New Hampshire Bankruptcy Exemptions

You can protect property in bankruptcy using either the New Hampshire bankruptcy exemptions or the federal exemptions.

Updated February 6, 2019

You won’t lose all of your assets when filing for bankruptcy in New Hampshire. You can use New Hampshire’s bankruptcy exemptions to protect property you’ll need to work and maintain a household, such as equity in a home and car, household furnishings, clothing, and a retirement account.

Your other choice—using the federal bankruptcy exemptions—could provide more protection, depending on the assets you own.

New Hampshire Exemptions v. Federal Bankruptcy Exemptions

Some states, including New Hampshire, allow residents to choose between the state and federal bankruptcy exemptions. You can’t protect property by using exemptions from both lists—you must pick the system that will work best for you. If you elect to use New Hampshire’s state exemptions, the federal nonbankruptcy exemptions will be available to you, too.

Common New Hampshire Bankruptcy Exemptions

Here are some of the more common exemptions in New Hampshire. When reviewing them, you’ll want to keep these things in mind:

  • Joint filing. Unless otherwise noted, when spouses file together in New Hampshire, each spouse can claim the full amount of the exemption (informally called “doubling”) as long as each spouse has an ownership interest in the property.
  • List and verify your exemptions. You must claim an exemption by listing it in the official bankruptcy forms. You might qualify for exemptions not included in this article, or be required to meet qualification requirements. Consulting with a local bankruptcy attorney is the best way to ensure that you’re protecting your assets.
  • Legal citations. You’ll find each of the statutes in the New Hampshire Revised Statutes or the federal law.

New Hampshire Homestead Exemption

480:1 - Equity in a homestead property or mobile home (manufactured home) up to $120,000.

New Hampshire Motor Vehicle Exemption

511:2(XVI) - Equity in one automobile up to $4,000.

New Hampshire Wildcard Exemption

511:2(XVIII) – Up to $1,000 of any property, plus up to $7,000 of any exemption amount not used for jewelry, furniture, fuel, books, tools of the trade, or a vehicle.

Other New Hampshire Exemptions

Personal Property

511:2 - Clothing; beds, bedding and cooking utensils; furniture up to $3,500; refrigerator, cooking stove, and heating stove; sewing machine; provisions and fuel up to $400; books up to $800; one hog and one pig; six sheep and their fleeces; one cow, yoke of oxen, or horse when required for farming, and hay up to four tons; domestic fowl up to $300; church pew; jewelry up to $500; and burial plot or lot

512:21 - Proceeds for lost or destroyed exempt property, up to $5,000.


11 U.S.C. § 522 - Tax exempt retirement accounts (including 401(k)s, 403(b)s, profit sharing and money purchase plans, SEP and SIMPLE IRAs, and defined benefit plans).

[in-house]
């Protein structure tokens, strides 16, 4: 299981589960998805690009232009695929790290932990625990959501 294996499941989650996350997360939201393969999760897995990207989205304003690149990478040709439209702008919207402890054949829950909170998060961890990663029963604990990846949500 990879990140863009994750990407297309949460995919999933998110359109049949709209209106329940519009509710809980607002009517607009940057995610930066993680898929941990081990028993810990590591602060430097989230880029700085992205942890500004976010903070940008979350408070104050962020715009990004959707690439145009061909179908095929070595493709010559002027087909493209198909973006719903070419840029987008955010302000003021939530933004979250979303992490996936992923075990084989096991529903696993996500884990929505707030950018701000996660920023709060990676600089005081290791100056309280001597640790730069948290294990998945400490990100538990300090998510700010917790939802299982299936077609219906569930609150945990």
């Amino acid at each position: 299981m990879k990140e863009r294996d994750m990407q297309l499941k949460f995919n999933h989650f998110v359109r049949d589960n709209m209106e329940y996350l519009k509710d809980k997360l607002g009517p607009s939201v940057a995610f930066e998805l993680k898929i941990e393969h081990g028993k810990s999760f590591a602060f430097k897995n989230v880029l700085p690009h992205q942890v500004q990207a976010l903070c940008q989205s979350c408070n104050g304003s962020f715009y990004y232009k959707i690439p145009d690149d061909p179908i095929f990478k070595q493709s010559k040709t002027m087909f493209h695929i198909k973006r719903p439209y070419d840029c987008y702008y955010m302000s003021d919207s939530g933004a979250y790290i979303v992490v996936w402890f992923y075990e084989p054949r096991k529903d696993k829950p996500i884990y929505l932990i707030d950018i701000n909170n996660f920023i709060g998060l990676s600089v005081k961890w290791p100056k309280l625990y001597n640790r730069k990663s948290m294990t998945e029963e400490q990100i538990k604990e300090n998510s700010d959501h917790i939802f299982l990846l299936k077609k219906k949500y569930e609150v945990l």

11 U.S.C. § 522(b)(3)(C)(n) - IRAS and Roth IRAs to maximum (amount changes).

100A:26 - Public employees.

103:18 - Police officers.

102:23 - Firefighters.

512:21(IV) - Pensions or bounty money.

512.2 - ERISA-qualified, IRA and Roth IRA retirement accounts.

Public Benefits

167:25 - Public assistance; aid to blind, aged, and disabled.

281A:52 - Workers' compensation.

282A:159 - Unemployment compensation.

Tools of Trade

511:2 - Tools of trade up to $5,000; arms, uniforms, and equipment of a military member; 1 yoke of oxen or horse needed for farming or teaming.


402:69 - Firefighters' aid insurance.

418:17 - Fraternal benefit society benefits.

512:21 - Homeowners' insurance proceeds up to $5,000.


304A:25 - Business partnership property (particular property).


Add any applicable federal nonbankruptcy exemptions.

Nonexempt Property—Property You Can’t Protect With a New Hampshire Exemption

Some people can keep all assets, but that isn’t always true. Here’s what will happen to nonexempt property:

  • In a Chapter 7 bankruptcy, the bankruptcy trustee appointed to administer your case will sell nonexempt property and distribute the proceeds to creditors. Find out more about the bankruptcy process and the Chapter 7 documents you'll need at each stage.
  • In a Chapter 13 bankruptcy, it works differently. You can keep everything you own, but you’ll pay creditors the value of the nonexempt property, your disposable income, or your nondischargeable debt (support obligations, most taxes, and the like), whichever is more, through your Chapter 13 repayment plan.

You’ll learn more about Chapter 7 and 13 in Which Type of Bankruptcy is Right for Me?

Exemptions, Collection Actions, and Wages

State exemptions are used for more than just bankruptcy. You can use them to protect your property and wages in a collection action. Here is New Hampshire’s wage exemption (wage exemptions can’t be used in bankruptcy pursuant to In re Damast, 136 B.R. II (Bankr. D. N.H. 1991):

512:21 - Earned but unpaid wages of debtor and spouse; payroll account deposits when designated as such; 50 times the federal minimum hourly wage per week; jury and witness fees; wages of a minor child.

Learn more in Debt Collectors & Debt Collection.

Confirming New Hampshire Exemptions

This list includes the majority of bankruptcy exemptions available in New Hampshire, but not all. Specific exemptions could have qualification requirements, and amounts might have changed since this list was last updated. Check the New Hampshire Revised Statutes or with a local bankruptcy lawyer.

To learn more about bankruptcy exemptions, the state exemption system, and the homestead exemption rules, read Bankruptcy Exemptions – What Can I Keep When I File for Bankruptcy?

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